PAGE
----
First of all, I think we all need to understand that DevOps isn’t a single thing.  It is a variety of things, that when run in concert, create the DevOps experience.  If you miss out on one of those you will probably still call yourself DevOps but you’re not quite fully realized.  If you are missing out on more than one?  Then you are farther away then you think. Continue reading “People Don’t Understand DevOps”

Cultural Debt

Chris Potter

I thought I had an epiphany the other day. I was thinking about Technical Debt, how an application can build up Technical Debt through doing things quickly or with less attention to detail, instead of doing things correctly. Taking shortcuts to the answer instead of doing it the proper way. And then I thought “what if an organization does the same thing”? I went on to call it “Cultural Debt”. I was thrilled that I had just discovered a new sociological concept.

Until I looked it up on the Internet and found out that someone had discovered it before me. 🙁 Continue reading “Cultural Debt”

Canadian Culture Is Not Dying

I hate people.

Maybe that’s a bit too strong.  I hate crowds of people.  No, even that’s not quite true.  I hate mobs.  Yeah, that sounds better.

I think this all started in October of 1994.  October 4th, to be precise, at Commonwealth Stadium.  It was a chilly night and the Rolling Stones were in town.  The crowd was massive with somewhere around 60,000 people trying to get in.  Colin James was the opening act and we got there in plenty of time to get in.  Heck we got there almost an hour early but security was tight.  Really tight.  We may have gotten there an hour early but we were still outside the stadium when Colin James took the stage.  It was almost a strip search by the time we got to the front and every bottle or container that could contain any liquid had been confiscated and was littering the ground behind security. Continue reading “Canadian Culture Is Not Dying”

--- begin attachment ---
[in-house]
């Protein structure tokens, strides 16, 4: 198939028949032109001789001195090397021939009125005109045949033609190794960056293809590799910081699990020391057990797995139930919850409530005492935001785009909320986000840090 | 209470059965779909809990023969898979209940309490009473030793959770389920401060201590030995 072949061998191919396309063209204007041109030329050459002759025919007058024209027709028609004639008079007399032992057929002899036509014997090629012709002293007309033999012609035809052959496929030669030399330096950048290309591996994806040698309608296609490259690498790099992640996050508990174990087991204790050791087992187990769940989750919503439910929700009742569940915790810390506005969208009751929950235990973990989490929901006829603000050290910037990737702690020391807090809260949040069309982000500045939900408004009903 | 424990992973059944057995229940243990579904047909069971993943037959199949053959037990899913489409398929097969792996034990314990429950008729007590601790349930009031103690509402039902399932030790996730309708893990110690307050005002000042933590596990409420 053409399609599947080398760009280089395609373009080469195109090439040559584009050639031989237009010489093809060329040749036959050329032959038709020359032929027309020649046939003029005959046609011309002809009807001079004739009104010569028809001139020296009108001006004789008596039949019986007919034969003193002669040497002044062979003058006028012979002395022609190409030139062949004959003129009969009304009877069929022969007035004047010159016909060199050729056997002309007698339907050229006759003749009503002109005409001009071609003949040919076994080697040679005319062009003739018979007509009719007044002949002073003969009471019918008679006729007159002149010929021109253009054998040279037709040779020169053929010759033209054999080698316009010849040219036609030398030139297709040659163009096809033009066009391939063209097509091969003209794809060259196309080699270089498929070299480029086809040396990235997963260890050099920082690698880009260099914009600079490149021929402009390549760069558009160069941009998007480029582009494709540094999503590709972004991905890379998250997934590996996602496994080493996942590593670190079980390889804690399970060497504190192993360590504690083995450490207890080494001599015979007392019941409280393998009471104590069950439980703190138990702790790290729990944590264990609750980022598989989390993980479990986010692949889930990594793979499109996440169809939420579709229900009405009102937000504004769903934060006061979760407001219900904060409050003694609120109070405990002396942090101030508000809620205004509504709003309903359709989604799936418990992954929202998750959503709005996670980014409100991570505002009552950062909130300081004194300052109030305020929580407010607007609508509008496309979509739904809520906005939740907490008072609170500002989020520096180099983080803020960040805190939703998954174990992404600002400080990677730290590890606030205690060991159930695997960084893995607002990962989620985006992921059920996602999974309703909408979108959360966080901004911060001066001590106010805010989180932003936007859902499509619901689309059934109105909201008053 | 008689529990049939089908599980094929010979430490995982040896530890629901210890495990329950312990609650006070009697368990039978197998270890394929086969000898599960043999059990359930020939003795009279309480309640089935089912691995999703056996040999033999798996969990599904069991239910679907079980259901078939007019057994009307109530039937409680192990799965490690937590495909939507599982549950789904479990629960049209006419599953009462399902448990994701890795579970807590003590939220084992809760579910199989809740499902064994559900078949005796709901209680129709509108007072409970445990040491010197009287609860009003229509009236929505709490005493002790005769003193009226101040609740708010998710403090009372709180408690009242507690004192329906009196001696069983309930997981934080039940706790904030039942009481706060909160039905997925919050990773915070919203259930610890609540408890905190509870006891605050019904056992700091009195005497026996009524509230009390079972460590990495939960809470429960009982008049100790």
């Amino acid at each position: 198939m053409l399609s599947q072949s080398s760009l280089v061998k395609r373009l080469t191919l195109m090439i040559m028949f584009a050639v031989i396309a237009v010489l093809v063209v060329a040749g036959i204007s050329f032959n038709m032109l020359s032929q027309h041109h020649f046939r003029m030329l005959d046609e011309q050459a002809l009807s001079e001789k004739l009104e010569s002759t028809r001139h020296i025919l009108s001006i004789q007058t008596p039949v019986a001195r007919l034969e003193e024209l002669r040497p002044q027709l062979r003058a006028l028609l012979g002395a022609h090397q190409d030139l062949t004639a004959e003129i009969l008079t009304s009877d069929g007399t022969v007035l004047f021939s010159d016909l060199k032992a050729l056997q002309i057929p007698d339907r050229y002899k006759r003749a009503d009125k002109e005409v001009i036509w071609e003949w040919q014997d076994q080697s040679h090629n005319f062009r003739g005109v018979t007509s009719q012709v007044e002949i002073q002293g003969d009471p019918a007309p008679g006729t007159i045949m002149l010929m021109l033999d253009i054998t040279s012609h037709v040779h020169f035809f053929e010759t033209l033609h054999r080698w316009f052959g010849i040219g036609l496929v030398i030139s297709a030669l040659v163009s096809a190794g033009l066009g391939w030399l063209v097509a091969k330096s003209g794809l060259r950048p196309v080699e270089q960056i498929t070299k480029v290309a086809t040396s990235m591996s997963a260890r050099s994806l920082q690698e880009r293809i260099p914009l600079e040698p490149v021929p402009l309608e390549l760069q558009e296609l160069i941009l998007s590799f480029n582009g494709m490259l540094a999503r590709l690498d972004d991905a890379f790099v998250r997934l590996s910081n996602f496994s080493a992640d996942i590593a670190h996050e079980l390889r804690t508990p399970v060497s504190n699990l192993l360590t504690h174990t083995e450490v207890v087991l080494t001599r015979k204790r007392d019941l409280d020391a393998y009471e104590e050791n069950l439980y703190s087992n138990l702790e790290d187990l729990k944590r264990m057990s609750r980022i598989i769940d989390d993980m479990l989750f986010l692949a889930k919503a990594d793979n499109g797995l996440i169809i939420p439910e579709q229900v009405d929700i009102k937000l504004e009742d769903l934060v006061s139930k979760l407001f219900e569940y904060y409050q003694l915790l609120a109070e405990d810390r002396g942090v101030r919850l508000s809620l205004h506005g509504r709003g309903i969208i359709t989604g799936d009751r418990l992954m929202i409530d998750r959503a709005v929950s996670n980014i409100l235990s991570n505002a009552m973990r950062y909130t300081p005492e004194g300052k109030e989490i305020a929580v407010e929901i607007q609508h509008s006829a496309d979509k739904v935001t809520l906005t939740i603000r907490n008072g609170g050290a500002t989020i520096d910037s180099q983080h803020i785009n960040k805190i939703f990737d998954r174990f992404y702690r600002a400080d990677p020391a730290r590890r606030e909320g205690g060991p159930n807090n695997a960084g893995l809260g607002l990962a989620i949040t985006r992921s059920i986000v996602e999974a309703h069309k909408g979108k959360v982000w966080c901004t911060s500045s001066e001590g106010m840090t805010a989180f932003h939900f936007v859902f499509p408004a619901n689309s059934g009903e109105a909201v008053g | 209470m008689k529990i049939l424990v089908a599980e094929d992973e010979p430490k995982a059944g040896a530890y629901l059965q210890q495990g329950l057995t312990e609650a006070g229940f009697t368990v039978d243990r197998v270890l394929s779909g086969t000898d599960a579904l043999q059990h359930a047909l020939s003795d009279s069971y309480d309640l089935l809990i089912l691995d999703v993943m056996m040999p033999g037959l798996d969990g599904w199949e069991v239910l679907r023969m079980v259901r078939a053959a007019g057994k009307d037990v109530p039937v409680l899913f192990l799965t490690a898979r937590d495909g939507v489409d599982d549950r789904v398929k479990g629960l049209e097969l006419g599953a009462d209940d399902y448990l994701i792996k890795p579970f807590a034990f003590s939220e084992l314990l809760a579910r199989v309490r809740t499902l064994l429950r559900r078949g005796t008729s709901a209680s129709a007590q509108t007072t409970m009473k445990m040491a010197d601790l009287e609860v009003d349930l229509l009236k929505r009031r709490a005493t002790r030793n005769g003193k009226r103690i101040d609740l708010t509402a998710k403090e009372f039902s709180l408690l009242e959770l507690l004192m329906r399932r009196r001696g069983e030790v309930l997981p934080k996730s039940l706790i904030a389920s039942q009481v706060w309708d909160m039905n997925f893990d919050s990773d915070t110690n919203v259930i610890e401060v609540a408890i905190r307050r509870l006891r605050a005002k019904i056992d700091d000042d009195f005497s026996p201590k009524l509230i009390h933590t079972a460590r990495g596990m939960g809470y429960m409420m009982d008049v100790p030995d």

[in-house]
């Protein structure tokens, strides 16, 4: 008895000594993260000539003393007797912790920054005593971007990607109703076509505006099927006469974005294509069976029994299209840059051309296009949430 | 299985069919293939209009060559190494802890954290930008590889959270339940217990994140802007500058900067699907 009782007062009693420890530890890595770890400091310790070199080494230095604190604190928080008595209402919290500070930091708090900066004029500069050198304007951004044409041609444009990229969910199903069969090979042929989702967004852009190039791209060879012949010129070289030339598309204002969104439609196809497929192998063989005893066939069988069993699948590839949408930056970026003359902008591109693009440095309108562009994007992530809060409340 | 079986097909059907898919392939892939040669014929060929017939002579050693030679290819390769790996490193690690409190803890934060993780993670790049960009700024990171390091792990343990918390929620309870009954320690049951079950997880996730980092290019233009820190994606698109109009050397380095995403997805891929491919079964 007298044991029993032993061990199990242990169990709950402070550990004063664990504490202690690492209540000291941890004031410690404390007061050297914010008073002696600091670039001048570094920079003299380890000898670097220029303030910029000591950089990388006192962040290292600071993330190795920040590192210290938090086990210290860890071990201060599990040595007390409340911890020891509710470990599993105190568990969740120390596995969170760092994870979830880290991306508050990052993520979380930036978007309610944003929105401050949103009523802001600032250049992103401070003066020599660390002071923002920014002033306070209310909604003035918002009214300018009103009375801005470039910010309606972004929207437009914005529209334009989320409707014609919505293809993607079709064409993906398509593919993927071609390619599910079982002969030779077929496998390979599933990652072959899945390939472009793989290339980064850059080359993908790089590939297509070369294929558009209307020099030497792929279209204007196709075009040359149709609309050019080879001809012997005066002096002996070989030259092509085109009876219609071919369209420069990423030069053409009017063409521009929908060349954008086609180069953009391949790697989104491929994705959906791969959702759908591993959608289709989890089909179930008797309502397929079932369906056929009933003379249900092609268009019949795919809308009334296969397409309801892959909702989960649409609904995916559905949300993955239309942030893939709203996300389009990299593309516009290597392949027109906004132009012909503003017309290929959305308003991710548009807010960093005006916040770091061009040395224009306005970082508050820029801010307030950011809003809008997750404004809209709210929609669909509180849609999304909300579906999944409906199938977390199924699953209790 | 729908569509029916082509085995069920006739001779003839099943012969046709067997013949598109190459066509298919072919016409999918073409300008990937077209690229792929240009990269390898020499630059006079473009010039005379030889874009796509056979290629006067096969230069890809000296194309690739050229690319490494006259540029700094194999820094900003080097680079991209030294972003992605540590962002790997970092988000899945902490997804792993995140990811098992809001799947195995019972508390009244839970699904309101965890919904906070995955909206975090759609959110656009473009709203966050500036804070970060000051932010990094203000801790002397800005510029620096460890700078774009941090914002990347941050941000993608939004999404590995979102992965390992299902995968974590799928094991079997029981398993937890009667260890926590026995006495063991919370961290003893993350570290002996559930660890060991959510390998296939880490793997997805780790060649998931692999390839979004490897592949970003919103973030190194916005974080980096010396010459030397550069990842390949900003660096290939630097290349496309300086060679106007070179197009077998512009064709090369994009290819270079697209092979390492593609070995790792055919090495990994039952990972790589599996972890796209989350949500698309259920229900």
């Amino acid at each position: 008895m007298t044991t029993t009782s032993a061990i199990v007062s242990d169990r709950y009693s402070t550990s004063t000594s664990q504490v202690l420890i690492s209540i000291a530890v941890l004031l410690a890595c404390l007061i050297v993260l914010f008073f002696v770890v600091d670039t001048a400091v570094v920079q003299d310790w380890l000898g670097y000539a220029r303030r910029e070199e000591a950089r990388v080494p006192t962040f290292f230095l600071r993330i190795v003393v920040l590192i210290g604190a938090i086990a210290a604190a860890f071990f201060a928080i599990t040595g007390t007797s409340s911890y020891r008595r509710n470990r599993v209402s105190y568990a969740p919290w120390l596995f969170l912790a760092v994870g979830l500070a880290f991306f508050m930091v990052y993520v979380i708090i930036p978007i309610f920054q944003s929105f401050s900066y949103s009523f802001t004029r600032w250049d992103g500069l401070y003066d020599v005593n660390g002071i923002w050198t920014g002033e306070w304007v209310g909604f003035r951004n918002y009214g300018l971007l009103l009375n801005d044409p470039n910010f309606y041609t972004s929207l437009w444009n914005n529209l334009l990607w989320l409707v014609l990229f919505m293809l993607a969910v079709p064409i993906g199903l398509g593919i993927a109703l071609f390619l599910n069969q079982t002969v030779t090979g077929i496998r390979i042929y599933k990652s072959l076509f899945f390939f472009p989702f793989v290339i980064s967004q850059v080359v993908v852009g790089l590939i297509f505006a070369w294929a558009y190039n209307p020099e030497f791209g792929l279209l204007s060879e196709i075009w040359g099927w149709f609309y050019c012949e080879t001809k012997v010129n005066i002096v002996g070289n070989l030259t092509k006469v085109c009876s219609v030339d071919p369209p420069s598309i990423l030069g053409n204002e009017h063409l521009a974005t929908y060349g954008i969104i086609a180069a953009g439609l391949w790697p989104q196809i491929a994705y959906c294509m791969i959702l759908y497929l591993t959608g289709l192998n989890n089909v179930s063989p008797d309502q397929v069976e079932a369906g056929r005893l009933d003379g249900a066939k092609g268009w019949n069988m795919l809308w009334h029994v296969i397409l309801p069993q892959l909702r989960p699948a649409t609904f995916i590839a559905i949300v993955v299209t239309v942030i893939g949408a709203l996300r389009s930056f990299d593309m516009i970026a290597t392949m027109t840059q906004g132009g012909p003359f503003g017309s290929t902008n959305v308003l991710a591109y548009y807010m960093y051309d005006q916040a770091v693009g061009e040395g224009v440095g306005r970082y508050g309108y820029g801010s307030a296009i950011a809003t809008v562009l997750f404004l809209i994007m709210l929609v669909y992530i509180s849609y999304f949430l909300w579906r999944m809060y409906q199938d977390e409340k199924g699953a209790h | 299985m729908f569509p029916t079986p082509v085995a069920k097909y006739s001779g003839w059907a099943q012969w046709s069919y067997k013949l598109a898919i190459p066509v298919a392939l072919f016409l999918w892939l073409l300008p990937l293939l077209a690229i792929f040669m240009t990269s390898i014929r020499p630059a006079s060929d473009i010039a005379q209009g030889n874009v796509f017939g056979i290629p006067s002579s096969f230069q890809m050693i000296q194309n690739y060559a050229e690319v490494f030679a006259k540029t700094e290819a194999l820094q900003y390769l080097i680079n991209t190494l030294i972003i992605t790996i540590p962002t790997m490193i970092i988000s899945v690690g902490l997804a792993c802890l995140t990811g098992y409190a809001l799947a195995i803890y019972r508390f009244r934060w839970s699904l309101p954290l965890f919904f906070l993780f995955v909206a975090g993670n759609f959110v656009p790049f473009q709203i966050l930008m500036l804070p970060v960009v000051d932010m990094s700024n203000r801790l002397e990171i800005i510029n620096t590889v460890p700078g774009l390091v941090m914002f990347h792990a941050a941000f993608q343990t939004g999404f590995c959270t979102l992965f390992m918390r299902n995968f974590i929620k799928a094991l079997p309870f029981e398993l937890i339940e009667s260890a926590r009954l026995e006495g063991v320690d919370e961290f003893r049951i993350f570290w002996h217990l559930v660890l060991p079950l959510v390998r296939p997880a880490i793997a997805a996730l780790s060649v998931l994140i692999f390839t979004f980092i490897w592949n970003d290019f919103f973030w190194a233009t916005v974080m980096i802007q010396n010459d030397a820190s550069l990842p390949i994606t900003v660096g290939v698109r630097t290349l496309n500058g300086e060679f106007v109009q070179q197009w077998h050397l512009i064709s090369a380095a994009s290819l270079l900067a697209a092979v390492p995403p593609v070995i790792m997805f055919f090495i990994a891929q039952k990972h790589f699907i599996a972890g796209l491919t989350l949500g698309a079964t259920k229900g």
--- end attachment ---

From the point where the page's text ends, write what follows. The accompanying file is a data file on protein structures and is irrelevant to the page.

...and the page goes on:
APIs May Require A Cultural Change
Flying Cloud (

When you call a service you invoke an API (Application Programming Interface).  The idea of an API is old but has survived the introduction of thousands of computer languages and processes because it is a necessary piece of application development.  The advent of cloud computing has raised the status of APIs to a new level.  There are APIs to access services from numerous cloud providers.  These APIs allow you to do almost anything you can imagine from creating virtual machines (Powershell on Azure), exploring the latest news feeds from a company (RSS) to seeing what your favourite celebrity is posting (Twitter, Tumbler, Instagram, etc.)
Continue reading “APIs May Require A Cultural Change”

Two Approaches To Security

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There are two radically different approaches to something like security:  assume that you can prevent something from happening or assume that the worst is going to happen, how are you going to recover.

The first approach (“prevention”) is a wonderful thing.  You spend thousands or millions of dollars in preventative measures: Continue reading “Two Approaches To Security”